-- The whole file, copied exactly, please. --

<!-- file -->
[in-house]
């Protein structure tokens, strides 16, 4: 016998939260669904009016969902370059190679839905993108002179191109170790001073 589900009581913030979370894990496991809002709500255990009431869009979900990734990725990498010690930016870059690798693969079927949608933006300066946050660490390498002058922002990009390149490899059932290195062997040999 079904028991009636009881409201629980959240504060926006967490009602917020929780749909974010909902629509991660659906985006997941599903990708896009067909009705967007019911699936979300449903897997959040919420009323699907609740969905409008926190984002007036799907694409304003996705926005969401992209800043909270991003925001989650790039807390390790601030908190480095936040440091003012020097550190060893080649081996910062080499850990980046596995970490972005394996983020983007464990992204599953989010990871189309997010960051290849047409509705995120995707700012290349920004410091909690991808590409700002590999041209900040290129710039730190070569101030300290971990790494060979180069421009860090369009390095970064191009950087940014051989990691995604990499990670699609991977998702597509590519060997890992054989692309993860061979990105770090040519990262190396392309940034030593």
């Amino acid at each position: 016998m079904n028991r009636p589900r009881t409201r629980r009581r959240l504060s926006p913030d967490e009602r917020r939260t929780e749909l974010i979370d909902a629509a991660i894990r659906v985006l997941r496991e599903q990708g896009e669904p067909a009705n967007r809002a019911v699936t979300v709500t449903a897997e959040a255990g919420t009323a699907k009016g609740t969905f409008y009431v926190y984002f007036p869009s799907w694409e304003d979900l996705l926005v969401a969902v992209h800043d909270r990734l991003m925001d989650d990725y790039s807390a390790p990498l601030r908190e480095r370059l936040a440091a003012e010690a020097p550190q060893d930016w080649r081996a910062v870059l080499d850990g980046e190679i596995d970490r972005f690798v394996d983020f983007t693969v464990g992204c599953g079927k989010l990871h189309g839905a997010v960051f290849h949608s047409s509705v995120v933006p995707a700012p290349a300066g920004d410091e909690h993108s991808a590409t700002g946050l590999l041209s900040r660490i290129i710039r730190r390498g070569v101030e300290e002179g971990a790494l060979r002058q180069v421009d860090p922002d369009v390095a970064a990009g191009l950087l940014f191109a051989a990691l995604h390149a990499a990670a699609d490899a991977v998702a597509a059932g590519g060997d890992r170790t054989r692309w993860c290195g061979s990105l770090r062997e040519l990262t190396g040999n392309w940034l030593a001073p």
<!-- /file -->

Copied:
[in-house]
């Protein structure tokens, strides 16, 4: 016998939260669904009016969902370059190679839905993108002179191109170790001073 589900009581913030979370894990496991809002709500255990009431869009979900990734990725990498010690930016870059690798693969079927949608933006300066946050660490390498002058922002990009390149490899059932290195062997040999 079904028991009636009881409201629980959240504060926006967490009602917020929780749909974010909902629509991660659906985006997941599903990708896009067909009705967007019911699936979300449903897997959040919420009323699907609740969905409008926190984002007036799907694409304003996705926005969401992209800043909270991003925001989650790039807390390790601030908190480095936040440091003012020097550190060893080649081996910062080499850990980046596995970490972005394996983020983007464990992204599953989010990871189309997010960051290849047409509705995120995707700012290349920004410091909690991808590409700002590999041209900040290129710039730190070569101030300290971990790494060979180069421009860090369009390095970064191009950087940014051989990691995604990499990670699609991977998702597509590519060997890992054989692309993860061979990105770090040519990262190396392309940034030593």
């Amino acid at each position: 016998m079904n028991r009636p589900r009881t409201r629980r009581r959240l504060s926006p913030d967490e009602r917020r939260t929780e749909l974010i979370d909902a629509a991660i894990r659906v985006l997941r496991e599903q990708g896009e669904p067909a009705n967007r809002a019911v699936t979300v709500t449903a897997e959040a255990g919420t009323a699907k009016g609740t969905f409008y009431v926190y984002f007036p869009s799907w694409e304003d979900l996705l926005v969401a969902v992209h800043d909270r990734l991003m925001d989650d990725y790039s807390a390790p990498l601030r908190e480095r370059l936040a440091a003012e010690a020097p550190q060893d930016w080649r081996a910062v870059l080499d850990g980046e190679i596995d970490r972005f690798v394996d983020f983007t693969v464990g992204c599953g079927k989010l990871h189309g839905a997010v960051f290849h949608s047409s509705v995120v933006p995707a700012p290349a300066g920004d410091e909690h993108s991808a590409t700002g946050l590999l041209s900040r660490i290129i710039r730190r390498g070569v101030e300290e002179g971990a790494l060979r002058q180069v421009d860090p922002d369009v390095a970064a990009g191009l950087l940014f191109a051989a990691l995604h390149a990499a990670a699609d490899a991977v998702a597509a059932g590519g060997d890992r170790t054989r692309w993860c290195g061979s990105l770090r062997e040519l990262t190396g040999n392309w940034l030593a001073p």